– The system is better than other ones trained on scientific texts alone. The reason has to be that the statistical model is more thorough.

– There is an interesting correlation between the quality of the results (accuracy), the quality of the explanations (concordance) and the ability to produce non-trivial explanations (insight). The explanation may be that, when the system is working on a case where it has a lot of data, the correlation model is better, producing better and more coherent explanations. This seems to give some insight into the inner workings of the system and the importance of the structure of the data it relies on.

“The study is careful in key areas, such as checking that the questions and answers were not openly available on the web and could not have been used to train the system, or that it did not retain the memory of previous answers. It also has limitations, such as a limited sample size (with 350 questions: 119, 102 and 122 for levels 1, 2 and 3, respectively). The study also represents a limited scenario as it only works with text. In fact, 26 questions containing images or other non-textual information were removed.

“What does this tell us?

– Exams should not be in written form, since it is possible to answer them without “understanding” either the questions or the answers. In other words, such written exams are useful neither for assessing the knowledge of a student (be it a machine or a human being), nor to measure their ability to respond to a real case (which is nil in the case of the machine).

– Natural language processing systems based on “Transformers” are reaching very impressive levels of writing that are basically comparable to humans.

– Humans are still exploring how to use these new tools.”


Lucía Ortiz de Zárate, pre-doctoral researcher in Ethics and Governance of Artificial Intelligence in the department of Political Science and International Relations at the Autonomous University of Madrid, said:

“The study addresses, experimentally, the potential of ChatGPT (OpenAI) to pass the United States Medical Licensing Exam (USMLE). Passing this exam is a prerequisite for acquiring a licence to practice medicine in the United States, and it tests the ability of medical specialists to apply knowledge, concepts and principles that are essential for providing the necessary care to patients.

“The novelty of the paper lies not only in the fact that it is the first experiment to be used for this purpose, but also in its results. According to the researchers, ChatGPT is very close to passing the USMLE test, which would require at least a 60% success rate. The test used in the study contains three types of questions (open response, multiple-choice without justification and multiple-choice with justification). Currently, ChatGPT has achieved an average of between 52.4 % and 75 % correct answers, well above the 36.7 % score achieved only a few months ago with previous models. These rapid improvements of ChatGPT in just a few months make researchers optimistic about the possibilities of this AI.

“While the results may be of great interest, the study has important limitations that call for caution. For the USMLE exam, ChatGPT was tested on 375 exam questions from the June 2022 edition of the exam, published by the official website responsible for the exam. In this sense, we will have to wait and see what results are obtained when ChatGPT is applied to a larger number of questions and, in turn, is trained with a larger volume of data and more specialised content. In addition, the results of the ChatGPT test were evaluated by two doctors. Thus, it is necessary to wait for further studies with a larger number of qualified evaluators to be able to endorse the results of this AI.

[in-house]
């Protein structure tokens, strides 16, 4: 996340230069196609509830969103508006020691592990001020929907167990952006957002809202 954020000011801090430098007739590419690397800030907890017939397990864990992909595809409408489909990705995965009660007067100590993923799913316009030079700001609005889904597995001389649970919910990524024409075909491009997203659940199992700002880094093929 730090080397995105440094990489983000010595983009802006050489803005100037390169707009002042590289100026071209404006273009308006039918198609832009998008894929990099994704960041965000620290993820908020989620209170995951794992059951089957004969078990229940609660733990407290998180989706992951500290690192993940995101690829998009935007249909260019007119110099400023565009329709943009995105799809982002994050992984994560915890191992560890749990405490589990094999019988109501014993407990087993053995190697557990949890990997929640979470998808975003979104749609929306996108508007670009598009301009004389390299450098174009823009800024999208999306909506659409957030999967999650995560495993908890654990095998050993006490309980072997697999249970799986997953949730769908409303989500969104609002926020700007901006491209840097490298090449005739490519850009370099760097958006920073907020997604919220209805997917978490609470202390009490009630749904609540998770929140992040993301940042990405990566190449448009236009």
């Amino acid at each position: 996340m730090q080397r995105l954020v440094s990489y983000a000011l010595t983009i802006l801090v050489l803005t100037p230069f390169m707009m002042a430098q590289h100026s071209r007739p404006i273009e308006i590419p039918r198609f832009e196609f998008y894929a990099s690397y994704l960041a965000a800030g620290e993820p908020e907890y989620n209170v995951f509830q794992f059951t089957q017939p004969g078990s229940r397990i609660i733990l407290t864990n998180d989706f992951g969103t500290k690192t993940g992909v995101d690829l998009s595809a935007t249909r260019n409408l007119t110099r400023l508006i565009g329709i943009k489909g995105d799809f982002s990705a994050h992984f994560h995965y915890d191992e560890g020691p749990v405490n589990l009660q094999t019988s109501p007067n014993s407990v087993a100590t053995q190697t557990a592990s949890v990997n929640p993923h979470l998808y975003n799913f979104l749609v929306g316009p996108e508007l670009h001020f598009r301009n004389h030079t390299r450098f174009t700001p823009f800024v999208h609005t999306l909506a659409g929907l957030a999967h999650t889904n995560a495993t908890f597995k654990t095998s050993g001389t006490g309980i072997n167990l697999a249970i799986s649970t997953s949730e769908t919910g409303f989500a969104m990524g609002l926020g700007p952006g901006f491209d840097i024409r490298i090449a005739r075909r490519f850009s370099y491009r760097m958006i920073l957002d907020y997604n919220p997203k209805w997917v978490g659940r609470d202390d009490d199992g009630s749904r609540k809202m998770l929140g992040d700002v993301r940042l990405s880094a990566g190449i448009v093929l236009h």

“This type of study demonstrates, on the one hand, the potential of AI for medical applications and, on the other hand, the need to rethink knowledge evaluation methods. In terms of medical practice, AI technologies can be a very significant help for doctors when making diagnoses, prescribing treatments and medicines, etc. These changes push us to rethink the relationship between AI, doctors and patients. As for evaluation systems—not only in medicine—the progressive improvement of AI systems such as ChatGPT show that we need to rethink our methods for evaluating the knowledge and skills (and content) that future professionals need.”


The following comments are provided by our colleagues at the New Zealand SMC:

Dr Simon McCallum, Senior Lecturer in Software Engineering, Te Heranga Waka, Victoria University of Wellington:

“This particular study was conducted in the first few weeks of ChatGPT becoming available. There have been three updates since November with the latest on January 30th. These updates have improved the ability of the AI to answer the sorts of questions in the medical exam.

“Google has developed a Large Language Model (the broad category of tools like ChatGPT) called Med-PaLM, which ‘performs encouragingly on the axes of our pilot human evaluation framework.’ Med-PaLM is a specialisation of Flan-PaLM, a system released by Google that is similar to ChatGPT, trained on general instructions. Med-PaLM focused its learning on medical text and conversations. ‘For example, a panel of clinicians judged only 61.9% of Flan-PaLM long-form answers to be aligned with scientific consensus, compared to 92.6% for Med-PaLM answers, on par with clinician-generated answers (92.9%). Similarly, 29.7% of Flan-PaLM answers were rated as potentially leading to harmful outcomes, in contrast with 5.8% for Med-PaLM, comparable with clinician-generated answers (6.5%).’